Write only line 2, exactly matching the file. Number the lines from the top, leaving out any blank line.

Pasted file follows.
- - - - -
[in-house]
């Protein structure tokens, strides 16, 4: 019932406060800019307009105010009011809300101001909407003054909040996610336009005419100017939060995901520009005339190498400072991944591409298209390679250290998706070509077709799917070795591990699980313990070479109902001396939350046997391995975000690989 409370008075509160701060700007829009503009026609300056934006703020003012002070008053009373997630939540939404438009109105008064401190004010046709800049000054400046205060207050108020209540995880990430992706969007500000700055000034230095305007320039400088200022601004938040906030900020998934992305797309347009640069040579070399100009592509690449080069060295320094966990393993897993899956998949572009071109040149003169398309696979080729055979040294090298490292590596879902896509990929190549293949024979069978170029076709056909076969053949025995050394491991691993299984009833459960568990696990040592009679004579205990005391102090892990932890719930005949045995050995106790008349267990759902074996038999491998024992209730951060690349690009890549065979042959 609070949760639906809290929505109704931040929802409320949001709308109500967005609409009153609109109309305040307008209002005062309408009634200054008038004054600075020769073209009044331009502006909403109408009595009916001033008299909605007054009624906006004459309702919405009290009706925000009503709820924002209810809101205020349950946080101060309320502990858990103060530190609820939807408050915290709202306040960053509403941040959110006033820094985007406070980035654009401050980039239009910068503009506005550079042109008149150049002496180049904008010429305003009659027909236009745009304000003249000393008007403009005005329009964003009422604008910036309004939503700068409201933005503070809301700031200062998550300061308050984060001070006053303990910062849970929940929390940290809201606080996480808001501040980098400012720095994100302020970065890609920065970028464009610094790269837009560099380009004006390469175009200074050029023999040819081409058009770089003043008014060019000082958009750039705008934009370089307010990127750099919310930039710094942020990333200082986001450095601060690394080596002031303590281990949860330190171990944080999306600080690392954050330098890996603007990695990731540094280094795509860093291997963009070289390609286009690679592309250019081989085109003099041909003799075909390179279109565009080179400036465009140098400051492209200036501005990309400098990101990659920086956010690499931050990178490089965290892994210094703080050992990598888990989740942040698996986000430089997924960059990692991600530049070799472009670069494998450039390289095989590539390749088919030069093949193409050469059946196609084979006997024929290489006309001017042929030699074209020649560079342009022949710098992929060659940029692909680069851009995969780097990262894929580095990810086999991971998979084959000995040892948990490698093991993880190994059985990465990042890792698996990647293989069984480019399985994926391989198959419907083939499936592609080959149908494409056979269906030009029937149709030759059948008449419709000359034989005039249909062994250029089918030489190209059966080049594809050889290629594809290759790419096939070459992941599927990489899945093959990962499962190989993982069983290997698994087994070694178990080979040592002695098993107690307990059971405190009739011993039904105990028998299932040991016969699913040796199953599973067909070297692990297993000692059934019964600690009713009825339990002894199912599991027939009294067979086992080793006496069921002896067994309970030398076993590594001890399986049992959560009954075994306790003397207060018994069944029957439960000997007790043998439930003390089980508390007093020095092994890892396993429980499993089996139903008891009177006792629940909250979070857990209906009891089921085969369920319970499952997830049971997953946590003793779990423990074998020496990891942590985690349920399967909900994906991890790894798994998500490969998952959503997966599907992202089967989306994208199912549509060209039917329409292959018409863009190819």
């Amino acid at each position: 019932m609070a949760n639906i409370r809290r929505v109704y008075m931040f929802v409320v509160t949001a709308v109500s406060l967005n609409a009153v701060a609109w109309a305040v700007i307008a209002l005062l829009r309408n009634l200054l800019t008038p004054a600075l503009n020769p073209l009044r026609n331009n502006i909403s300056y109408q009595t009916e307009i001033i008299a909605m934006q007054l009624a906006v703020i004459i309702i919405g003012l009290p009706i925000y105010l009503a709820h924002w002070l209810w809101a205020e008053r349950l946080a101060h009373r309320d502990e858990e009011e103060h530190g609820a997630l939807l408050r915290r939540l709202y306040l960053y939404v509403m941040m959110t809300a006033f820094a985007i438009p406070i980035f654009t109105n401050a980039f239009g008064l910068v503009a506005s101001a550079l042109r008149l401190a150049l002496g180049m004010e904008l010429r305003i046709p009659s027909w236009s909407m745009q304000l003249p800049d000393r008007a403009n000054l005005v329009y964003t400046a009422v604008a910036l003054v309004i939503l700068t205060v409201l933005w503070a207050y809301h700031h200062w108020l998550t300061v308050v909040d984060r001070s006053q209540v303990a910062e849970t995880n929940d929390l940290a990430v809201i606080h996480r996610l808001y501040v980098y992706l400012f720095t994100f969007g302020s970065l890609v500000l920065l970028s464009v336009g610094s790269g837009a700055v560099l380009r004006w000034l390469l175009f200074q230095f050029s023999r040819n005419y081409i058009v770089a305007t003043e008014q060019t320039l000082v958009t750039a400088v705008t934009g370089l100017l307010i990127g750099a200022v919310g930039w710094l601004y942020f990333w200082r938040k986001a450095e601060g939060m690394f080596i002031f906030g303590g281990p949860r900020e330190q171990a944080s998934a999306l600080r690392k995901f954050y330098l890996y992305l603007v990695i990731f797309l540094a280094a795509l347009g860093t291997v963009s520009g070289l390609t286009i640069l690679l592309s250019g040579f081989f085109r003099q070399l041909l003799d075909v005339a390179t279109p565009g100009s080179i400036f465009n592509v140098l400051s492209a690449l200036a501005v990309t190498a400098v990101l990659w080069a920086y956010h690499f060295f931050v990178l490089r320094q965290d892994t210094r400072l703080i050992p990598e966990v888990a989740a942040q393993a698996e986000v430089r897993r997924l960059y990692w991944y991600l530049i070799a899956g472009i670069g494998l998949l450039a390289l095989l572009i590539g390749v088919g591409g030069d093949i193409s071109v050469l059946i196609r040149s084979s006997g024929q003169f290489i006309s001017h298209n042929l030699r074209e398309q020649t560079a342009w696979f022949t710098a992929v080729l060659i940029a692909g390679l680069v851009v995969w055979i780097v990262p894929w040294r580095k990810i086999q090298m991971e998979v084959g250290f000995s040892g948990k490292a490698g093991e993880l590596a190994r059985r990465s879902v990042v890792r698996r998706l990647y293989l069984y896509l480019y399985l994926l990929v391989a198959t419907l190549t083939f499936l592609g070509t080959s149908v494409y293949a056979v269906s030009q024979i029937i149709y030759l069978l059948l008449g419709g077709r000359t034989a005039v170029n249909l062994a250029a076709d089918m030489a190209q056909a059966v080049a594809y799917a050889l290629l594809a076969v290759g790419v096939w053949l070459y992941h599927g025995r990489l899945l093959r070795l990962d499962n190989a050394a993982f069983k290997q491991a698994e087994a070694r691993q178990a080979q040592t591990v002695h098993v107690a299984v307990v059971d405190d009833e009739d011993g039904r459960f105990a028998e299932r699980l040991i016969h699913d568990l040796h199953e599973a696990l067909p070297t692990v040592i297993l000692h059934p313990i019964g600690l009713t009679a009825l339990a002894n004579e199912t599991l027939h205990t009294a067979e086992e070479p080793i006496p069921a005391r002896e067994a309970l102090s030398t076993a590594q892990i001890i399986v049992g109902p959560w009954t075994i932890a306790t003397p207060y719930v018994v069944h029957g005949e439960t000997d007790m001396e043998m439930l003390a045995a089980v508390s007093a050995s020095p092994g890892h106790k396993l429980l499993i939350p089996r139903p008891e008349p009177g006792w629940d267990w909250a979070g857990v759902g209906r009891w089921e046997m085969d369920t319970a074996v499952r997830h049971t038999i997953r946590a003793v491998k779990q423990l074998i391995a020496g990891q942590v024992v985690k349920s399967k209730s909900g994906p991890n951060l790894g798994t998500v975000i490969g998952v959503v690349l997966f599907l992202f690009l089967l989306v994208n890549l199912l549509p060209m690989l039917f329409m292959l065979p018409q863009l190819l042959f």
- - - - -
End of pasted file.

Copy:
């Protein structure tokens, strides 16, 4: 019932406060800019307009105010009011809300101001909407003054909040996610336009005419100017939060995901520009005339190498400072991944591409298209390679250290998706070509077709799917070795591990699980313990070479109902001396939350046997391995975000690989 409370008075509160701060700007829009503009026609300056934006703020003012002070008053009373997630939540939404438009109105008064401190004010046709800049000054400046205060207050108020209540995880990430992706969007500000700055000034230095305007320039400088200022601004938040906030900020998934992305797309347009640069040579070399100009592509690449080069060295320094966990393993897993899956998949572009071109040149003169398309696979080729055979040294090298490292590596879902896509990929190549293949024979069978170029076709056909076969053949025995050394491991691993299984009833459960568990696990040592009679004579205990005391102090892990932890719930005949045995050995106790008349267990759902074996038999491998024992209730951060690349690009890549065979042959 609070949760639906809290929505109704931040929802409320949001709308109500967005609409009153609109109309305040307008209002005062309408009634200054008038004054600075020769073209009044331009502006909403109408009595009916001033008299909605007054009624906006004459309702919405009290009706925000009503709820924002209810809101205020349950946080101060309320502990858990103060530190609820939807408050915290709202306040960053509403941040959110006033820094985007406070980035654009401050980039239009910068503009506005550079042109008149150049002496180049904008010429305003009659027909236009745009304000003249000393008007403009005005329009964003009422604008910036309004939503700068409201933005503070809301700031200062998550300061308050984060001070006053303990910062849970929940929390940290809201606080996480808001501040980098400012720095994100302020970065890609920065970028464009610094790269837009560099380009004006390469175009200074050029023999040819081409058009770089003043008014060019000082958009750039705008934009370089307010990127750099919310930039710094942020990333200082986001450095601060690394080596002031303590281990949860330190171990944080999306600080690392954050330098890996603007990695990731540094280094795509860093291997963009070289390609286009690679592309250019081989085109003099041909003799075909390179279109565009080179400036465009140098400051492209200036501005990309400098990101990659920086956010690499931050990178490089965290892994210094703080050992990598888990989740942040698996986000430089997924960059990692991600530049070799472009670069494998450039390289095989590539390749088919030069093949193409050469059946196609084979006997024929290489006309001017042929030699074209020649560079342009022949710098992929060659940029692909680069851009995969780097990262894929580095990810086999991971998979084959000995040892948990490698093991993880190994059985990465990042890792698996990647293989069984480019399985994926391989198959419907083939499936592609080959149908494409056979269906030009029937149709030759059948008449419709000359034989005039249909062994250029089918030489190209059966080049594809050889290629594809290759790419096939070459992941599927990489899945093959990962499962190989993982069983290997698994087994070694178990080979040592002695098993107690307990059971405190009739011993039904105990028998299932040991016969699913040796199953599973067909070297692990297993000692059934019964600690009713009825339990002894199912599991027939009294067979086992080793006496069921002896067994309970030398076993590594001890399986049992959560009954075994306790003397207060018994069944029957439960000997007790043998439930003390089980508390007093020095092994890892396993429980499993089996139903008891009177006792629940909250979070857990209906009891089921085969369920319970499952997830049971997953946590003793779990423990074998020496990891942590985690349920399967909900994906991890790894798994998500490969998952959503997966599907992202089967989306994208199912549509060209039917329409292959018409863009190819």